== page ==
FRANKFURT (Reuters) - Deutsche Telekom criticised Vodafone’s $21.8 billion deal to buy Liberty Global operations in continental Europe, but the German market leader stopped short of calling for regulators to block it.
Instead, CEO Tim Hoettges seized on Wednesday’s announcement to argue that regulation of Deutsche Telekom — which is required to open up its German fixed-line network to third parties at controlled prices — should be eased.
Hoettges had previously said such a deal would be “unacceptable”, triggering a public spat with Vodafone CEO Vittorio Colao.
But, with U.S. regulators now reviewing the $26 billion takeover of Sprint Corp by Deutsche Telekom’s T-Mobile US unit, playing the anti-trust card now seems less opportune.
“I personally will fight for fair competition for our customers, to ensure that we do not face a disadvantage, and can fight with the same weapons,” Hoettges told reporters after Deutsche Telekom reported first-quarter results.
The head of Telefonica Deutschland, the third largest mobile market player in Germany behind Telekom and Vodafone, also weighed in against the deal and called for it to be closely examined by the competition authorities.
“It’s clear that the announced transaction would create a monopoly in cable content distribution and a de facto duopoly in fixed-line infrastructure in Germany,” Chief Executive Markus Haas said.
Hoettges added that, in light of the transaction, he would seek clarification on whether the restrictions that have applied to Deutsche Telekom for the last two decades in Europe’s biggest market can be eased.
Even if the Vodafone-Liberty deal does go through Telekom, which is still 31.9 percent state owned, would be assured of leadership in both German mobile and broadband.
Telekom has 40 percent of consumer broadband connections in Germany, while Vodafone and Liberty’s local unit Unitymedia would have a combined market share of 30 percent, figures from the VATM industry association show.
But, Telekom argues, its rival would enjoy an unfair advantage because it would have an effective cable TV monopoly. In contrast to Telekom, the cable players do not have to allow third party access to their networks.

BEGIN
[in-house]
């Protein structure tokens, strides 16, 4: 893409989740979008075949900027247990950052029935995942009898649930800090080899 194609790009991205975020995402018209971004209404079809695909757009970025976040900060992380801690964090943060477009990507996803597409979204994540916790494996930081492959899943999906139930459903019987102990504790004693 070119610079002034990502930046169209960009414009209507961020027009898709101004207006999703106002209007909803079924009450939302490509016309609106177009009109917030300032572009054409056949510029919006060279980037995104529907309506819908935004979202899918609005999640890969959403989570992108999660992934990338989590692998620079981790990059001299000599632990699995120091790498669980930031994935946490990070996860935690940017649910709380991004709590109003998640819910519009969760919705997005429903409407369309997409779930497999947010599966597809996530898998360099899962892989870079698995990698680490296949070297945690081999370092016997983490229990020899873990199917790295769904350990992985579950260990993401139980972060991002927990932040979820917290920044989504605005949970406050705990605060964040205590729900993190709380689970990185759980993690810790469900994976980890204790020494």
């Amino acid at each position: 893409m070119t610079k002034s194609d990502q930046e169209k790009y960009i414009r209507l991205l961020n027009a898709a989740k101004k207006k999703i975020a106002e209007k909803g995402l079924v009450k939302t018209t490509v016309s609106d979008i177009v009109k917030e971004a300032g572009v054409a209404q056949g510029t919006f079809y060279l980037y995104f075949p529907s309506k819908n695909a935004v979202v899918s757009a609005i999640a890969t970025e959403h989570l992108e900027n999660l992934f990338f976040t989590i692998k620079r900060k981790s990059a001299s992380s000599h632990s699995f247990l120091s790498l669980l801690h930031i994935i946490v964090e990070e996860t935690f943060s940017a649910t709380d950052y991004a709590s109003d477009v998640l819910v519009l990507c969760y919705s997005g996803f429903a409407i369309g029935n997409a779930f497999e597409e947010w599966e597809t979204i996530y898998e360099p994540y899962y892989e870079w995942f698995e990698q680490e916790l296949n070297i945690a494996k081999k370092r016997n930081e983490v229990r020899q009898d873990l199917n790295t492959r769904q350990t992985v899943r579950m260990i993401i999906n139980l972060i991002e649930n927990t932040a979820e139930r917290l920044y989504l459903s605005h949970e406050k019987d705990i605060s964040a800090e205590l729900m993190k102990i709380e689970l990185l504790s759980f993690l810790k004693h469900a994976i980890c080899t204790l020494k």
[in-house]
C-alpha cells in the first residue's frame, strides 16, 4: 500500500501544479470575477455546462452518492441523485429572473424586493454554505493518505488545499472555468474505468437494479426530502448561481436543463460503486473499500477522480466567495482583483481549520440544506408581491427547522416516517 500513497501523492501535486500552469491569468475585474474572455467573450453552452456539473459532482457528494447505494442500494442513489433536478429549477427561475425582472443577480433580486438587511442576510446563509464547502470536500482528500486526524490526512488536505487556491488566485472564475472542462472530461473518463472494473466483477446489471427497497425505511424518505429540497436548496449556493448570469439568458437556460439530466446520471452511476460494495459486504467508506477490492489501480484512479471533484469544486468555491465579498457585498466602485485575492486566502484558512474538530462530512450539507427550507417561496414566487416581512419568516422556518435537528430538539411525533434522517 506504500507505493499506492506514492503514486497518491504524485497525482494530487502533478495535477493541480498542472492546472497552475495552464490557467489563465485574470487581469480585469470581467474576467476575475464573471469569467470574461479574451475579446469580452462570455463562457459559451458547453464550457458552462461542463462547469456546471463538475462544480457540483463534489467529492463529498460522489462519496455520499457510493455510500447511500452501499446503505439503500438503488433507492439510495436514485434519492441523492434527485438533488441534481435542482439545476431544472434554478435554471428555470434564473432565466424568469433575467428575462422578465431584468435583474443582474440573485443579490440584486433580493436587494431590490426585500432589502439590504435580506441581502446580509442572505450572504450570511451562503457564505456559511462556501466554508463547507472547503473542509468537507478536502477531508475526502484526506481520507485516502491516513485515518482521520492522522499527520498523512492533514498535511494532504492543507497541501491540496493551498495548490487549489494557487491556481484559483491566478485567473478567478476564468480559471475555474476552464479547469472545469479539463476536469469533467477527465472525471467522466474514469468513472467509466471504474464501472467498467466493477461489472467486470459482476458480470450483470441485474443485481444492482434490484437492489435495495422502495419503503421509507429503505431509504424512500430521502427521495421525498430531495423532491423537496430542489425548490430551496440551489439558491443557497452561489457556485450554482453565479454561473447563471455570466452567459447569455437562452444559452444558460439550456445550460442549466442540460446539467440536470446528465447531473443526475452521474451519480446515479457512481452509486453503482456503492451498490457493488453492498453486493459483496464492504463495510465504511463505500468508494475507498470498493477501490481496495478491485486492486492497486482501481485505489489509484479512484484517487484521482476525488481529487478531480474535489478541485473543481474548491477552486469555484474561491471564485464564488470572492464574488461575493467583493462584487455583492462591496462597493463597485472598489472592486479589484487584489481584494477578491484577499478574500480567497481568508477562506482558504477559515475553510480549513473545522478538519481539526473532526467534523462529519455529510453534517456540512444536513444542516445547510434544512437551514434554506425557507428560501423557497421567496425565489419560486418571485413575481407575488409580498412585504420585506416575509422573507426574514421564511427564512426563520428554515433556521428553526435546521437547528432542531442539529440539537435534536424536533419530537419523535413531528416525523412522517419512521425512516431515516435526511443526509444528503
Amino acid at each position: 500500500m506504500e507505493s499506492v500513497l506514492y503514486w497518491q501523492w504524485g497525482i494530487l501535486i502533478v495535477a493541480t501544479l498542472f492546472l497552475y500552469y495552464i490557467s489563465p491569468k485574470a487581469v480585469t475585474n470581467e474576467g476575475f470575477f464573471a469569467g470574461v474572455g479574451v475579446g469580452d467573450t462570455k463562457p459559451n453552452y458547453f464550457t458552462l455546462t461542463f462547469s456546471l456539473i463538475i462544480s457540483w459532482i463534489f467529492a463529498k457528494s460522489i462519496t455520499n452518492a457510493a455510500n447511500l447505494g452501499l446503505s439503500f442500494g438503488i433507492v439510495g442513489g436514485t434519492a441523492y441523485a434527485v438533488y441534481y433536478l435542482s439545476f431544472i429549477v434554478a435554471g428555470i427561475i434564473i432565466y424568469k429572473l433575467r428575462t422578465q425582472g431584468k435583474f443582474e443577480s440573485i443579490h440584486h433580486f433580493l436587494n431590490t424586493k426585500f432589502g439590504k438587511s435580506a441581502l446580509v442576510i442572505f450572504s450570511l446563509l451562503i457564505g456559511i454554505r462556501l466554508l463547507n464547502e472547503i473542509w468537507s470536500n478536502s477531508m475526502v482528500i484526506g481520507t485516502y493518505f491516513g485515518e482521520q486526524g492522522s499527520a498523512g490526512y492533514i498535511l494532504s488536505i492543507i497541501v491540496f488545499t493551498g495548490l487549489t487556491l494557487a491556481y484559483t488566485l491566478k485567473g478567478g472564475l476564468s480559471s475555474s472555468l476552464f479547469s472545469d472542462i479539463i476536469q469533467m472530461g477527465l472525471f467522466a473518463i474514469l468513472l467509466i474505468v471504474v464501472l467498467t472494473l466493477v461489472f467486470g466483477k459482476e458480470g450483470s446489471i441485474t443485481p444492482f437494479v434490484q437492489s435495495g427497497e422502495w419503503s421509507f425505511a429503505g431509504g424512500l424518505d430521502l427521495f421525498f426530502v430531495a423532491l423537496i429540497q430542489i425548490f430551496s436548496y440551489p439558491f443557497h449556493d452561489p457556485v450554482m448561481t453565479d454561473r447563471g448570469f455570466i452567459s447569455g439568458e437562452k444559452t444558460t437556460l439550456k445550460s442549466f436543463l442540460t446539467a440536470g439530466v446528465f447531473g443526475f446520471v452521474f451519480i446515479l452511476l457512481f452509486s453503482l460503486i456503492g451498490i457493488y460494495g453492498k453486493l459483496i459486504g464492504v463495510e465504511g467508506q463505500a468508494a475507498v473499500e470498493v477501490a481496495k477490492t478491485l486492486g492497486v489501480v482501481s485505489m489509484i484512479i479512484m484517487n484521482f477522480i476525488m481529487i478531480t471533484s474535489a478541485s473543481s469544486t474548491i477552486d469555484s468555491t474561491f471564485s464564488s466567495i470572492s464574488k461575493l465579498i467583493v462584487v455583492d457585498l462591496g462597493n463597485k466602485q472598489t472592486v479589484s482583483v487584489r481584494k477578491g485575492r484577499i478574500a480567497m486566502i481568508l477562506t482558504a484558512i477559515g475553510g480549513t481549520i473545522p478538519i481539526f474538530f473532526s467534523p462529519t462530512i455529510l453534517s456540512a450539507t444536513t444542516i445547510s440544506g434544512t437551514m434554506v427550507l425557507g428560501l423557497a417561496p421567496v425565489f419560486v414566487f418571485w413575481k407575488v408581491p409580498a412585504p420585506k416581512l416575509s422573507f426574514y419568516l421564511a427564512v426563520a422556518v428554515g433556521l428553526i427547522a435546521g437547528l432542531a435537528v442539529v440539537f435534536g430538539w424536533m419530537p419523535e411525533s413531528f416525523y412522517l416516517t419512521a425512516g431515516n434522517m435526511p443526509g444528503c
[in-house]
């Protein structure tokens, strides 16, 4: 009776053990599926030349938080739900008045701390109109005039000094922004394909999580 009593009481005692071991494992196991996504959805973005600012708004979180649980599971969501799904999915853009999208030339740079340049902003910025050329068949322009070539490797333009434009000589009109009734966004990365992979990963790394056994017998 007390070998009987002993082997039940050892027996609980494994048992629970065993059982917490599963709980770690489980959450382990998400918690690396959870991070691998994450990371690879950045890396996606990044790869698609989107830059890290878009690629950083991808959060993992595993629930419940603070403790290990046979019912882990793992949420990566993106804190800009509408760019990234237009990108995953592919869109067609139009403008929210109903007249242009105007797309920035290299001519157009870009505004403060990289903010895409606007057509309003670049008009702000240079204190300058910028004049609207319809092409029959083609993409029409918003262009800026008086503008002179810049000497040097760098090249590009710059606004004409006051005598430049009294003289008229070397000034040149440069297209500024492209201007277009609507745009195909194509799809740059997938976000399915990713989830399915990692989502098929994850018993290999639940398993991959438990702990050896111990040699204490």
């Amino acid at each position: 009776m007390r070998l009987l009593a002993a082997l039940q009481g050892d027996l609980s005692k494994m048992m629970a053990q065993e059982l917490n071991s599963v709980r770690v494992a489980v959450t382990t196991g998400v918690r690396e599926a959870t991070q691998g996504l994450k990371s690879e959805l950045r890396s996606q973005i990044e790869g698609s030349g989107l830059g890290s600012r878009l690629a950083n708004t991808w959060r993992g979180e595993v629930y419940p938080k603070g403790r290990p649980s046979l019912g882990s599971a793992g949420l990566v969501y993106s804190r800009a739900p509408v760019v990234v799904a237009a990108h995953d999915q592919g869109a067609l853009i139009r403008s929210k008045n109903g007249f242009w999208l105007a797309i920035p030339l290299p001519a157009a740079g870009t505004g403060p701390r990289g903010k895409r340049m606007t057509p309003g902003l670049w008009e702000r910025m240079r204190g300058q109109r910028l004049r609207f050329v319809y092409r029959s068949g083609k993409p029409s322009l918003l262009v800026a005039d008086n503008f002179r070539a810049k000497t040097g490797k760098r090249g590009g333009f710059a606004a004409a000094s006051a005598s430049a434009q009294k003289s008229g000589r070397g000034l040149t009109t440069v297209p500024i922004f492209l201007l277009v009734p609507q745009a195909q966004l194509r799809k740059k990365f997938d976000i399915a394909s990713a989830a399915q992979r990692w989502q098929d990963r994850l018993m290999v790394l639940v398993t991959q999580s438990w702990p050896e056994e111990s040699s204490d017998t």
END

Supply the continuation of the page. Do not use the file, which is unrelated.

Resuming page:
The head of an industry association that represents 150 commercial broadcasters including ProSiebenSat.1 and RTL, and publisher Axel Springer, also called the deal worrisome.
“Ultimately they will be confronted by a massive shift in their negotiating position,” said Hans Demmel, the head of the VPRT broadcasters’ group who also runs all-news channel n-tv.
The deal risked undermining the economics of distributing TV content through cable at a time when competitors are already providing video on demand via ‘over-the-top’ or mobile channels, he added. Deutsche Telekom is a member of the VPRT.
Analysts said the Vodafone-Liberty deal - which also covers Hungary, the Czech Republic and Romania - had been structured to ensure that it will be subject to anti-trust scrutiny at European Union level, not in Germany, increasing its chances of being approved.
But they expect Telekom to fight a rearguard action, up to and including litigation, to defend its market position.
Advocates of the deal say, meanwhile, that creating strong market challengers would stiffen competition and stimulate investment as the industry prepares to roll out next-generation 5G services.
“With the merger we are for the first time creating genuine competition, because we are creating a second, strong infrastructure competitor,” Hannes Ametsreiter, Vodafone’s Germany CEO, told Reuters.
“Our rivals will be compelled to make massive investments. That’s good for the consumer and business in Germany.”
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Additional reporting by Nadine Schimroszik; Editing by Keith Weir and Alexander Smith